|September 30, 2011, 14:52||
how simulating a water-particle current into sea
Join Date: Sep 2011
Posts: 39Rep Power: 7
I have to simulate a water-particle flow entering laterally a body of water, i.e. sea or lake. The flow is already subaqueous at the beginning, so it should enter a sea which is stratified for static pressure (1 atm/10m_down).
Do I need to activate the gravity field only, so that the operating pressure I choose (1 atm as reference at free sea level) is automatically increased with depth? What happens at the initial instant? I need to have a static sea, where everything is 0 at t=0, and then the flow enters laterally (a sort of tsunami, or push of water), by starting to mix with the initial sea.
Once the flow enters (5 m/s for water 60 m thick, and for 3% of 3_grain-size Lagrangian particles), it rapidly expands upward, it seems to have no inertia, it is not able to move laterally, at least at the beginning, and the particles follow that upward flow.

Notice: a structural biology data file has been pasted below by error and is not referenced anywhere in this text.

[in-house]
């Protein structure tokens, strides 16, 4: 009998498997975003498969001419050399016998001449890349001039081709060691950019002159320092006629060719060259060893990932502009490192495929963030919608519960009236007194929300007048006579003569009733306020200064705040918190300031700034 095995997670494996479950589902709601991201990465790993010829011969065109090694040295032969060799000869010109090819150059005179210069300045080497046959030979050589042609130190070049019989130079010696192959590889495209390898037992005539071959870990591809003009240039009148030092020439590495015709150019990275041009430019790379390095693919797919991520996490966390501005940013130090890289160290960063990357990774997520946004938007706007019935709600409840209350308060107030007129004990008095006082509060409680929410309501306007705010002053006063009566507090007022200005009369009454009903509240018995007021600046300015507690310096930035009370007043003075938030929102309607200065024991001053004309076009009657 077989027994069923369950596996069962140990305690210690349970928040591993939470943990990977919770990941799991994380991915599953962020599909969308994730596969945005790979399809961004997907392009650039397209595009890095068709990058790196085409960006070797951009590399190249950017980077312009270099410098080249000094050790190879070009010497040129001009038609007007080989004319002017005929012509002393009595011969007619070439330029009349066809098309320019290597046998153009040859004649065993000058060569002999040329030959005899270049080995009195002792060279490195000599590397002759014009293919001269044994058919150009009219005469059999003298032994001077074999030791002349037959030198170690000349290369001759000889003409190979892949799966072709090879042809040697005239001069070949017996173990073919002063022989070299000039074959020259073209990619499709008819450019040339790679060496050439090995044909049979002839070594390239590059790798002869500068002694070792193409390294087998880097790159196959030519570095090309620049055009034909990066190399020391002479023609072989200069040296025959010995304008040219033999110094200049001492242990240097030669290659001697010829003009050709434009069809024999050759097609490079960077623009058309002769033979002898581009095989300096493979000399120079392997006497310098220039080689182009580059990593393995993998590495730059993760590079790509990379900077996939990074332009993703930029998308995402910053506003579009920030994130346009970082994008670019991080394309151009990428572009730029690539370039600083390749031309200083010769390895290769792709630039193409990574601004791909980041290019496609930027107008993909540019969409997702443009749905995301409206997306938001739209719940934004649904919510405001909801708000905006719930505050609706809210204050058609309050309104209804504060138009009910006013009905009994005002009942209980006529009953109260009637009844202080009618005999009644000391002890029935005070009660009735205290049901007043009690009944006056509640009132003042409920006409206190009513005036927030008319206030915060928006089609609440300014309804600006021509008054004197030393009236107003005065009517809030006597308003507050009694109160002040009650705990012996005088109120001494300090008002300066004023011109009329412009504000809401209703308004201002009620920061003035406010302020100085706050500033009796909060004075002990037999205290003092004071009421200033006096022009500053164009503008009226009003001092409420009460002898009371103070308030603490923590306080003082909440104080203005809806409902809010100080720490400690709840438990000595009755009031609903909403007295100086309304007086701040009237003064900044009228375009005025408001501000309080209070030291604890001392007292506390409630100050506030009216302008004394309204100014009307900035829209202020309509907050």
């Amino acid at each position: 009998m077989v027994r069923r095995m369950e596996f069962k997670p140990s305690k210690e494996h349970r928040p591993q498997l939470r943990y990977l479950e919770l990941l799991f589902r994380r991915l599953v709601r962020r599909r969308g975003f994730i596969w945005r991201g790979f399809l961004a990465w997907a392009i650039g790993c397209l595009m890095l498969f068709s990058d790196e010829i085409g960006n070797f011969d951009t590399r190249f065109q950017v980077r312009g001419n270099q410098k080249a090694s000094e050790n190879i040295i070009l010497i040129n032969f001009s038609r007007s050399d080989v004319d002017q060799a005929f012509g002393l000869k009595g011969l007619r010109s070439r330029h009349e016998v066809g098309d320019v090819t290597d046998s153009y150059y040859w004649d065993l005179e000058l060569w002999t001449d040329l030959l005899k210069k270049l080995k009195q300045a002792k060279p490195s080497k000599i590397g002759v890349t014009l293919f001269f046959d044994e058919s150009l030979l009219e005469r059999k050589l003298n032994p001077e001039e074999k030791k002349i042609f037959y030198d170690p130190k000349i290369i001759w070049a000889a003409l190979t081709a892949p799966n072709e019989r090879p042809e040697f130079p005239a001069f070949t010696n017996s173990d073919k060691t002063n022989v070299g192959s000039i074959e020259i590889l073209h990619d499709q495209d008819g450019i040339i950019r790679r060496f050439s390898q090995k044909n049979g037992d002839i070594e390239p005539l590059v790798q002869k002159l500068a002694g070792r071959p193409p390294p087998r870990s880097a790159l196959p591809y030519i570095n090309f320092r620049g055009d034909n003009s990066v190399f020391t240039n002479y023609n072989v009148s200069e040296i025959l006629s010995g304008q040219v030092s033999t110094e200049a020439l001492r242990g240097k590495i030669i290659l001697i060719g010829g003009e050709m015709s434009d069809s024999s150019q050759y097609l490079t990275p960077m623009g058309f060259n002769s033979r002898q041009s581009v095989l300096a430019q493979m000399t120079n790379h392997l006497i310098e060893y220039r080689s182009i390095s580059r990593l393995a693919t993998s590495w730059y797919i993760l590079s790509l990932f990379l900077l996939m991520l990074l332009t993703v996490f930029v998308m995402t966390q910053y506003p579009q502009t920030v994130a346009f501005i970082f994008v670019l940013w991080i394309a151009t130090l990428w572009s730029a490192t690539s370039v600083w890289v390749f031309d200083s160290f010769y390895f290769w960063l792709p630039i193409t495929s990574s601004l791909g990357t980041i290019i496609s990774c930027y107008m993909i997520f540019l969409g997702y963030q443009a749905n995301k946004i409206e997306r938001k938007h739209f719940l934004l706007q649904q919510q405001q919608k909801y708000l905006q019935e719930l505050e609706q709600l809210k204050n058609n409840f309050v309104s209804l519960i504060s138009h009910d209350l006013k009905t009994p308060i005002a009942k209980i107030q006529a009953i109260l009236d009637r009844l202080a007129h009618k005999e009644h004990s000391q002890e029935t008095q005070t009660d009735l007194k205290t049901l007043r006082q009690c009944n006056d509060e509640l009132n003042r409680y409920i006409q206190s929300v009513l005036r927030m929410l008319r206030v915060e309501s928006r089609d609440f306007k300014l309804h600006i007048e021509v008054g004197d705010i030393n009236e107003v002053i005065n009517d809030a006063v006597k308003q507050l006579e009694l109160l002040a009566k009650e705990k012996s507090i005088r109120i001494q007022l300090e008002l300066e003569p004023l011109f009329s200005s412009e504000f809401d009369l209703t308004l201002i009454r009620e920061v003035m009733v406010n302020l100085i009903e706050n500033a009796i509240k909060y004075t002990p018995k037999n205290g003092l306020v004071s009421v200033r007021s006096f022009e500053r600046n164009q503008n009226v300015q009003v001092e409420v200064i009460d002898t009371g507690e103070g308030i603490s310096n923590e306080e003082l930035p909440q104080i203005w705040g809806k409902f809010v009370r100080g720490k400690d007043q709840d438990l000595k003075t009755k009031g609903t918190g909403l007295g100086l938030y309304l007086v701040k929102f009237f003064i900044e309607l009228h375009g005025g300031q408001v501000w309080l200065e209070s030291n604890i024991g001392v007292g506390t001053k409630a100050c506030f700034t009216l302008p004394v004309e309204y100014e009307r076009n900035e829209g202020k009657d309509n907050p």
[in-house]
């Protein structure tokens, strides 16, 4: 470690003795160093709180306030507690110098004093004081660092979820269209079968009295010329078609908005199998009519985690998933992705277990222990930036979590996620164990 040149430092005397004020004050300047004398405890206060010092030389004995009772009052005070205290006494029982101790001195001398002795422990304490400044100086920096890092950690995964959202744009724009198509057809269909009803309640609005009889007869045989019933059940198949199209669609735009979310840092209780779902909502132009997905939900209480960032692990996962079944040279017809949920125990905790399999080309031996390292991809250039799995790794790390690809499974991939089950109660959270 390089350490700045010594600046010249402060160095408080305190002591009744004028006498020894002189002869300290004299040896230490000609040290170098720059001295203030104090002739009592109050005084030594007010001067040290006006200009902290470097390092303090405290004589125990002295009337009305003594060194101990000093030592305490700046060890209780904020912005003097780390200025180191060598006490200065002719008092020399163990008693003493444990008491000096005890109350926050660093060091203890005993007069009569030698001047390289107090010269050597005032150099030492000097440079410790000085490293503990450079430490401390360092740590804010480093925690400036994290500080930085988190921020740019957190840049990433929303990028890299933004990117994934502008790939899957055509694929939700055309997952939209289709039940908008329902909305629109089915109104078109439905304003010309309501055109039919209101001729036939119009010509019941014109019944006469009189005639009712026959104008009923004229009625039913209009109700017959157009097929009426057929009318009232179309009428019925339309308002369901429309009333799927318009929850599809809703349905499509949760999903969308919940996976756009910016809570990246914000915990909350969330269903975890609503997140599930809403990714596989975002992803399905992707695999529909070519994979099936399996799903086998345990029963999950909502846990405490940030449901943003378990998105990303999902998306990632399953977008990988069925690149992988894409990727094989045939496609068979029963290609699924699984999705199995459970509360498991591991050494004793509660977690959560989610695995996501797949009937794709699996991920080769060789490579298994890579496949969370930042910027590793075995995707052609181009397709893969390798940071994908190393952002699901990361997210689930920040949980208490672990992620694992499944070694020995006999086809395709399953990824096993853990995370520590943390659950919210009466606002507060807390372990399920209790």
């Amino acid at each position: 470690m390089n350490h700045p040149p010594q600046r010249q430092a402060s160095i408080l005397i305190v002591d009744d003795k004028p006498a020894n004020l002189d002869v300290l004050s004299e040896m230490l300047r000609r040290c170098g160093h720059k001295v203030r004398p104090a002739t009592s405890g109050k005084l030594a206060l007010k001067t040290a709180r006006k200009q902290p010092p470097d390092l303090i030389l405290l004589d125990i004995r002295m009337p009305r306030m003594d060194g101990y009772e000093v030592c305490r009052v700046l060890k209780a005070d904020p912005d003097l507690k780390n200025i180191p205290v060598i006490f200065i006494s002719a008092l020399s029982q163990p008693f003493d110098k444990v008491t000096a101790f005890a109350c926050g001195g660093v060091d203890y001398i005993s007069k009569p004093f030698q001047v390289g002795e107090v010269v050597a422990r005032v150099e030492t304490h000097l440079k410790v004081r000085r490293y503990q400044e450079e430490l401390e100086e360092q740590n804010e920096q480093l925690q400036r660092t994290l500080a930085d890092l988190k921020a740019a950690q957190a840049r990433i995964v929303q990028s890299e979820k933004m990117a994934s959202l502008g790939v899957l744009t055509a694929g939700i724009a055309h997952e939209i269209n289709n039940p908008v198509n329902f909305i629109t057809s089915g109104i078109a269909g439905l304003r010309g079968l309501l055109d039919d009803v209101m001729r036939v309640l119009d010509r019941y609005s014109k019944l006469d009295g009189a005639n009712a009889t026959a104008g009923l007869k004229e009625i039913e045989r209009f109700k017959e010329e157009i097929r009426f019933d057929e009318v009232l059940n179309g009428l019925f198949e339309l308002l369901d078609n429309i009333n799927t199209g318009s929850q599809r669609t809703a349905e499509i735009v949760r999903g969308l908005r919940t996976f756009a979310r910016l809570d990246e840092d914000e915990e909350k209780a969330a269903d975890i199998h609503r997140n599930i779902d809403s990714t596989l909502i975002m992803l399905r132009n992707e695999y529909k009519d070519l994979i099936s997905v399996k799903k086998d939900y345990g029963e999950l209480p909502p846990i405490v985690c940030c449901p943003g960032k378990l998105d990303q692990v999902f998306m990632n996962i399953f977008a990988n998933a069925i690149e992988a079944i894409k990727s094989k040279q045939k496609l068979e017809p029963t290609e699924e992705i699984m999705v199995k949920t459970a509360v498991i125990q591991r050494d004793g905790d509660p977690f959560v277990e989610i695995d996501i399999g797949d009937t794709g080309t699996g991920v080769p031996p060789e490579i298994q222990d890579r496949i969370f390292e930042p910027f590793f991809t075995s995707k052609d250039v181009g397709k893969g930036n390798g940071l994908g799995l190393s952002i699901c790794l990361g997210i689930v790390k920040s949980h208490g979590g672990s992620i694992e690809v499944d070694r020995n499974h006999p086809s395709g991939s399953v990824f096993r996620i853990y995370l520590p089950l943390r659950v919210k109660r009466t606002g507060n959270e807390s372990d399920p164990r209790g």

Are the two things related? May be the entering flow doesn't find physically what I want to simulate (a static pressure-stratified still sea)?? I tried to change everything (time step, discretization order, operating pressure, operating density), but anything happens. May be is it the real solution, because the still water generates a high resistance so the flow moves rapidly to a wake region? The inflow has homogeneous velocity with depth, and this effect happens mainly on top (higher resistance of still water?)
|multiphase flow, water-particle flow|
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